A couple of weeks ago I blogged about the new UK procurement policy which mandates openness and open standards for public procurement. I made very clear that the UK policy should be more clear to express that this requirement is limited to software interoperability. It is the level of formats, protocols, APIs where full openness matters. Because you wish to integrate different technologies and promote interoperability by the use of open standards which in turn provides a base for innovation. We saw this – and are still seeing this – in the internet and world wide web where open standards significantly contributed in boosting innovation.
As was to be expected the UK government is broadly criticised for the leadership they took on openness. Earlier this week h-online gave a nice overview of some of the criticism. For sure, standards bodies that do not have an option for Royalty-free licensing in their IPR policies are worried that the standards they produce won't meet the UK government's requirements. Well, we've heard and seen all this before in the debate about the EIF.
This is clearly an issue for the formal standards organisations like the European standardisation organisations (ESOs) because they do not allow a clear option for Royalty-free licensing – yet. However, the more we come into areas where a large part of innovation is in the integration of technologies it may be important to the stakeholders to have standards available as open standards under terms and conditions that allow broad and unencumbered adoption and implementation. This includes the need for implementing a standard in open source. But it is also critical for all the companies – including the many SMEs – who work on providing innovative products, solutions, services on top of the current technologies or physical layers. In other words, being able to support different IPR regimes may well be a critical element for the competitiveness of the ESOs.
But back to the UK procurement policy. Following the publication of this policy the UK government launched a public survey on open standards. Deadline for submissions is tomorrow, Friday, May 20. And the open standards definition is part for the survey which probably is what actually makes it spicy.
Now, as ever so often, I believe there is too much FUD created about it all by those who don't like to see the term open standard. My 'five cents' – or should I say pence ;-) ? – on this are:
- The UK government needs to be congratulated for its leadership on openness and open standards for software interoperability in the public sector.
- As mentioned above, the UK government should clarify that the scope of its requirement for open standards is software interoperability. This is pretty obvious from the content of the standards survey, but it might be worth saying it clearly so that confusion and irritations are being prevented.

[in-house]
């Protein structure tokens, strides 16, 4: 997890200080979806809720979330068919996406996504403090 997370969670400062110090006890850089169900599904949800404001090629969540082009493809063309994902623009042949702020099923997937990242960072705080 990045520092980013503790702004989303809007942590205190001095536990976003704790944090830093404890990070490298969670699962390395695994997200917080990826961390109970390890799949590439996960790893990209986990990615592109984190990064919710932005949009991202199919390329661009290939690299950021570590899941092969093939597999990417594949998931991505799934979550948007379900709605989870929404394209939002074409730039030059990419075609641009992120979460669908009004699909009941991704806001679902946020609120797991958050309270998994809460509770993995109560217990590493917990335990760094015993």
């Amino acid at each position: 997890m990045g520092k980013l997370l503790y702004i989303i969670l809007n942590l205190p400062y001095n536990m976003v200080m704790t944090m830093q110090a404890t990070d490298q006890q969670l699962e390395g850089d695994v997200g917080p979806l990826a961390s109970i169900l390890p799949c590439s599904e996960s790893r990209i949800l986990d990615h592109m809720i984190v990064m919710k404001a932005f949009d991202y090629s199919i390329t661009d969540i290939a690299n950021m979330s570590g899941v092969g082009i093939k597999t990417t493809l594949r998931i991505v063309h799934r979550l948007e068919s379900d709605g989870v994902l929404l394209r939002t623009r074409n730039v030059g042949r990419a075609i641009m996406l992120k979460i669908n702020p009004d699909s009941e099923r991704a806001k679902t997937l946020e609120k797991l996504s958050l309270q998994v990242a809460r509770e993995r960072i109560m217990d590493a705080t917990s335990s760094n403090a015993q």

- An open standards policy for software interoperability will neither prevent nor impact the use of RAND-based standards and specifications in other areas where software interoperability is not at stake.
- It may be worth – and helpful in the heated debate – to consider areas where open standards are not (yet) available. In this case the fall-back solution should be to use standards or specifications that are less open. This is also what the EIF proposes, by the way.
- And it may be worth considering that a transition period is needed in areas where no open standards or no standards at all (because proprietary technologies prevail) are used today. In this case it could be made clear that a transition phase is needed. In other words: add some element of pragmatism to the overall policy. This is probably common sense anyway, but it might help if it is written down somewhere. And no doubt, any such exceptions process needs to be very clearly and transparently documented.
And most notably, the conditions defined are not totally new, nor absurd or far off. They are met in the marketplace already today – so what's the trouble all about?
I expect that this debate about open standards and the definition very much overshadows the actual survey with the long list of standards and specifications. This is a pity because this is the actual purpose of the exercise. And it is very important that governments think about the standards they wish to recommend and use.
In this context it is also advisable that the government classifies standards differently. While it is important in some areas to mandate the use of specific standards, e.g. for achieving interoperability and ensuring a level playing field for all technology providers, in other areas it may be sufficient to recommend them. And the classification should also contain a category like “under observation”, e.g. for standards and specifications that have not yet established on the market but address a new and innovative area.
In general, a public survey on these standards might be too big a task. For giving good and valid recommendations about the individual standards and specifications a thorough level of understanding and detailed knowledge is important. For sure the public survey can give a first indication on the standards and specifications, their relevance and classification. But further detailed work including the key stakeholders will be needed for a clear, transparent and well documented procedure in coming up with the final list and classifications.
What, however, should definitely be excluded from the final standards list are proprietary technologies and formats. These are not standards and create a barrier to interoperability as well as lock-in situations.
It will be interesting to see how this is proceeding and what the final result will be. But anyway, again congratulations to the UK government for the leadership they are taking.